WW1 Centenary

These resources on World War I are the result of a University of Oxford project that ran from 2012-2019. The essays presented here are as they were written at the time. Please check published date at bottom of each PDF.


To access the full collection of essays (now all available as PDFs) and some of the other learning resources please point go to WW1 Centenary: Continuations and Beginnings part of the University of Oxford's Research Repository (https://portal.sds.ox.ac.uk/WW1_Centenary).

World War I Centenary: Continuations and Beginnings aimed to build a substantial collection of learning resources available for global reuse. A rich variety of materials, including expert articles, audio and video lectures, downloadable images, interactive maps and ebooks were made available under a set of cross-disciplinary themes that sought to reappraise the War in its cultural, social, geographical and historical contexts. Many of these resources were specially created by the University of Oxford and partner academics for this website. N.B. Some of these resources are now no longer available, however, due to out-of-date technology but we have attempted (2024) to still make available as many as possible.

Online and open to all…
This website is an Open Educational Resource (OER), meaning that everything on here is released under an open content licence. You are free to reuse the site’s resources worldwide whether you are a student, teacher, life-long learner or resource creator.

Curated by experts in the field…
This website was developed by a team of experts in the field of First World War Studies, across a range of higher and heritage institutions, and across a range of disciplines. They provided articles, resources, and academic guidance to the project team in their development of the site. A team of student ambassadors worked to curate existing resources on the World Wide Web and add them to our resource library.

The project was developed as a collaboration between the teams at the University of Oxford responsible for the First World War Poetry Digital Archive and the Great War Archive (funded under the JISC Content and Digitisation Programme), and the Oxford Open Spires, Triton, and Great Writers projects (funded under the HEA/JISC Open Educational Resources Programme Phases 1, 2 and 3). It thus brings together a wealth of experience from pedagological and content perspectives to create a unique and timely open educational resource that brings the people, events and places of World War I back into sharp relief for the benefit of education and research.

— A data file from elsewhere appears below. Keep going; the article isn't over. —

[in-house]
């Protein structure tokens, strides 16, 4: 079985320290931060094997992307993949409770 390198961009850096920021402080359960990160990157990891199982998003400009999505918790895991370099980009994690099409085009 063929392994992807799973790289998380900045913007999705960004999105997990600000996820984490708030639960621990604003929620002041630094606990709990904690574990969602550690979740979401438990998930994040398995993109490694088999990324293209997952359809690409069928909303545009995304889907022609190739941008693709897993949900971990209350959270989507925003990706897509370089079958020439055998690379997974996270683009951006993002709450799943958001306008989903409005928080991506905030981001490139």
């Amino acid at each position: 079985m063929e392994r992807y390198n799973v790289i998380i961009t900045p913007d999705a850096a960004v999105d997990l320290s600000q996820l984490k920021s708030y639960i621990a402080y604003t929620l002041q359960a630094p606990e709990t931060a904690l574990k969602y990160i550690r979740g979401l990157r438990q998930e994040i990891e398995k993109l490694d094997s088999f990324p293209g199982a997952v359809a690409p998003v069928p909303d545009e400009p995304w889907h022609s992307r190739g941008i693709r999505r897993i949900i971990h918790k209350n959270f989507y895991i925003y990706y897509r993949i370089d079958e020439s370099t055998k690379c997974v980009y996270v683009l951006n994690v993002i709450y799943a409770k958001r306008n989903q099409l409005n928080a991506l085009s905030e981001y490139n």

This resource was funded by the JISC World War One (WW1) Open Educational Resources (OER) Programme as part of the World War One Commemoration Programme, and was underpinned by the JISC's then ‘Statement of Intent’.

“The WWIC site’s achievement – which is particularly impressive given its small budget – has been to gather together a thought-provoking and inspiring collection of materials and innovatory projects. These have helped me to think in new ways about the power of digital materials – and helped to embed the wider experience of the war in the teaching and research of colleagues who would not consider themselves First World War specialists”

Dan Todman Senior Lecturer in History, Queen Mary, University of London

“I would just like to say many thanks for this incredible resource! I am an A-level student currently undertaking an Extended Qualification Project on ‘shell shock’ and its causes. The articles provided such as this have been very insightful and the ‘further reading’ section as well as the ‘resource library’ have really enriched my research.”

Daniel Underwood A-Level Student

“The site is a wonderful resource, full of exciting material and fresh insights – I shall definitely recommend it to my students.”

Santanu Das Reader in English Literature, Kings College London

“An excellent, ongoing compendium of lively scholarly voices and topics – authoritative and stimulating, never dreary or predictable. When future historians and literary scholars come to look at how the First World War was commemorated approaching its Centenary, this will be a rich resource of views, debate and imaginative insights”

Kate McLoughlinSenior Lecturer in English Literature, Birkbeck College London